Academic Definitions and Terminology
Degrees and awards
Below are the general definitions of the undergraduate degrees offered by Roosevelt University. Each specific degree offered in a college has its own unique requirements for completion. Students should refer to the specific requirements listed for their chosen academic program.
The U.S. Department of Education defines a bachelor’s degree as requiring at least four but not more than five years of full-time equivalent college-level work. This definition also includes bachelor's degrees in which the normal four years of work are completed in three years.
Bachelor’s degrees at Roosevelt University require the completion of at least 120 credit hours and include coursework taken at Roosevelt and coursework accepted for transfer by Roosevelt University. The final 30 credit hours toward a student's degree must be completed at Roosevelt University, or a minimum of 60 hours must be taken in residence at Roosevelt University.
Students should also be aware that some majors have additional requirements for hours in the major that must be taken at Roosevelt.
Second Bachelor’s Degree
Applicants who have received a bachelor’s degree from a regionally accredited college or university in the United States are eligible for admission as second bachelor’s degree candidates. Applicants with international credentials equivalent to a bachelor’s degree from a four-year accredited U.S. university (as determined by an evaluation agency approved by Roosevelt University) are also eligible for admission as second bachelor’s degree candidates. Official transcripts from each college previously attended are required, along with the admission application and fee.
A student earning a second bachelor's degree must complete a minimum of 30 credit hours at Roosevelt University that has not been counted for any other degree. All college degree requirements may be met with transfer credit, Roosevelt University courses or a combination of both. However, specific degree requirements differ from college to college, and students should consult with their major department to discuss their requirements. Students with international credentials must consult with the appropriate college to discuss possible deficiencies in major or general education requirements.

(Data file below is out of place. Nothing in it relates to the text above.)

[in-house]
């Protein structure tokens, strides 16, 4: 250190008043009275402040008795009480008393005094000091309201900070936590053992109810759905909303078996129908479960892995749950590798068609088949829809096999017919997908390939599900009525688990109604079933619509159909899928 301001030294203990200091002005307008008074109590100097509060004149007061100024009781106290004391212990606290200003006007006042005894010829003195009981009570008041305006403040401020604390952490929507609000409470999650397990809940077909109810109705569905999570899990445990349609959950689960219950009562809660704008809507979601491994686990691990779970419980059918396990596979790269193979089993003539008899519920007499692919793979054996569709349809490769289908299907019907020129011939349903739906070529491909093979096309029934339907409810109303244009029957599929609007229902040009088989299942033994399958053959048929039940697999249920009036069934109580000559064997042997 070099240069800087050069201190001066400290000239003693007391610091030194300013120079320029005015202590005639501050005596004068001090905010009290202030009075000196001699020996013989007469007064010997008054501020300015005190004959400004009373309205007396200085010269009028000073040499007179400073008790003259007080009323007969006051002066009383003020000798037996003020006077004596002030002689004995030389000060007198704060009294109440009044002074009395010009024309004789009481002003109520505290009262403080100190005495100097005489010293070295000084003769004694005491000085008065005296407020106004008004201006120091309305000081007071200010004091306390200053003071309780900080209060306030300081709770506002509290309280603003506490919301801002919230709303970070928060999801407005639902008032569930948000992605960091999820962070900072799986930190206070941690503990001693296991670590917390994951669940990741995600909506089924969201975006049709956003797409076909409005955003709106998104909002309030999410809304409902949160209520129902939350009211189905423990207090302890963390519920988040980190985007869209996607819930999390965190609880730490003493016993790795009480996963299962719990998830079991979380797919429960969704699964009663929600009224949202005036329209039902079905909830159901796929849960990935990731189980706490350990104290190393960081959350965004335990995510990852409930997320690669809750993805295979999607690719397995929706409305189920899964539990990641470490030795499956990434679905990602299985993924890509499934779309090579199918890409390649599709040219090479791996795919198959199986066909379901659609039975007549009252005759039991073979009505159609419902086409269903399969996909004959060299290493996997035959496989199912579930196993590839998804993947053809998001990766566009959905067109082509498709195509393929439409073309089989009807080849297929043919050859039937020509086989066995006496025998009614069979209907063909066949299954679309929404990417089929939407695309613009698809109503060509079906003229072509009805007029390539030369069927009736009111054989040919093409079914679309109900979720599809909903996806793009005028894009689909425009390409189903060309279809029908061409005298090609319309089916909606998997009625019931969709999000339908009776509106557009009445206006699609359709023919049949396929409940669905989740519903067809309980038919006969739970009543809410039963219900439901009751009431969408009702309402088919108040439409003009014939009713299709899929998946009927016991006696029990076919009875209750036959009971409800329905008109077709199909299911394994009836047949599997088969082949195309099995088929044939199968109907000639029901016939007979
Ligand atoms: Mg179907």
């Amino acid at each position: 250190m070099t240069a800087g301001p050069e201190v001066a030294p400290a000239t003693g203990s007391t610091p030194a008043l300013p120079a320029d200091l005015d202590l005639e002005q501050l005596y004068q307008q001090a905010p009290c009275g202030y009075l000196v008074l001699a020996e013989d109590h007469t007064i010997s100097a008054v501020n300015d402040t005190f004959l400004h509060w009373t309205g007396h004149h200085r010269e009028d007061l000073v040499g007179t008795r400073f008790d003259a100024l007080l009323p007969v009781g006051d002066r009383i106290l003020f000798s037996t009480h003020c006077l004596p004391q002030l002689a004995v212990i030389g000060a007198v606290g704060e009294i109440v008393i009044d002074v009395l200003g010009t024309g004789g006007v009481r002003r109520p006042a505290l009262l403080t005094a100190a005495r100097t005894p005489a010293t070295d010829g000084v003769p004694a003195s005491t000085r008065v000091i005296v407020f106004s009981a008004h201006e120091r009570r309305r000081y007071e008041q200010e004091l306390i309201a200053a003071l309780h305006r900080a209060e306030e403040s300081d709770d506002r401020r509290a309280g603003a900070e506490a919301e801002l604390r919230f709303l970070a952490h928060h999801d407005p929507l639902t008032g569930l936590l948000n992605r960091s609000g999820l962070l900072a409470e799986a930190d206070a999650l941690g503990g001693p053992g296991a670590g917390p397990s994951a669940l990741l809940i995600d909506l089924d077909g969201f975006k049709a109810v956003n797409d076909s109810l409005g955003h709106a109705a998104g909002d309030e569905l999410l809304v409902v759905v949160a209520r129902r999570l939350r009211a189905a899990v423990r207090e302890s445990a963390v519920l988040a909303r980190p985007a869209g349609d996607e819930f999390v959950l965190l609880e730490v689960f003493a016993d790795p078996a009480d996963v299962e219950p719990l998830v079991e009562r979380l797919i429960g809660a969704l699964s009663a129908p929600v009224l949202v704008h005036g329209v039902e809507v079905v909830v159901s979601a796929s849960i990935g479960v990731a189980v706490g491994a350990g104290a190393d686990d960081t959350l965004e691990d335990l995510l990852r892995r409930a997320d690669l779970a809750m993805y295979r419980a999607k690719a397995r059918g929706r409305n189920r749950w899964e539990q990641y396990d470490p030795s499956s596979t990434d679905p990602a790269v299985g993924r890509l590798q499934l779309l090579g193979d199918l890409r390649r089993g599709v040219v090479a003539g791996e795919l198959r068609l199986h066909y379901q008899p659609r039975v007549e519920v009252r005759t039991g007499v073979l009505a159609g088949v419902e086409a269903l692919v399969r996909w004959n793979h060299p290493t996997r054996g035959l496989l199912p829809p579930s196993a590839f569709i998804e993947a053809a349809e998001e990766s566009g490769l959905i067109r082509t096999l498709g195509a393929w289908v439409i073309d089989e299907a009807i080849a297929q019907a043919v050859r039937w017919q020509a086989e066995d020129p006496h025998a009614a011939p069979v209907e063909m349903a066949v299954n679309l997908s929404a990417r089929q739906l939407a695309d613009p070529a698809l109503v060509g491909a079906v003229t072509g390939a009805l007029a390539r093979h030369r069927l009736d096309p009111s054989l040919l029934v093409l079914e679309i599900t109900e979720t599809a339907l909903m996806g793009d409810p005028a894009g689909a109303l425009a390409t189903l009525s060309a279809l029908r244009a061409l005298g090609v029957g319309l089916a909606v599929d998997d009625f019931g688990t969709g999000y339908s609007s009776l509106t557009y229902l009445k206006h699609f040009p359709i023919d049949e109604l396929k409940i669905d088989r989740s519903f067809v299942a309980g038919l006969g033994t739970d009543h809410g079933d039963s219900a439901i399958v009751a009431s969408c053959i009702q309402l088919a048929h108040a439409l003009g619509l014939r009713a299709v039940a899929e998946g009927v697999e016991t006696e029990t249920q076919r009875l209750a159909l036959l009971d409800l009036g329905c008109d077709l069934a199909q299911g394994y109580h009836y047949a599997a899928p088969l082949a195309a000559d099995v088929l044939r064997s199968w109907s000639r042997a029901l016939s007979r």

Students with a bachelor’s degree from a four-year accredited U.S. university have met the University Writing Requirement. They do not need to take the English portion of the Roosevelt University Assessment. However, the degree being sought may have specific math requirements (e.g., science, math, business, or computer science), so the student may be required to take the mathematics portion of the Roosevelt University Assessment.
Associate's degrees are a two-year course of study that requires a minimum of 60 credits hours to be completed. These degrees can be awarded in academic or professional subjects and also in terminal career and technical programs. Credits earned in associate degree programs can be transferred to bachelor’s degree programs under certain conditions.
Certificates and Diplomas
Certificates and diplomas certify satisfactory completion of a post-secondary education program. All Roosevelt certificates meet the regulatory requirements of the Department of Education, the Higher Learning Commission, and the Illinois Board of Higher Education.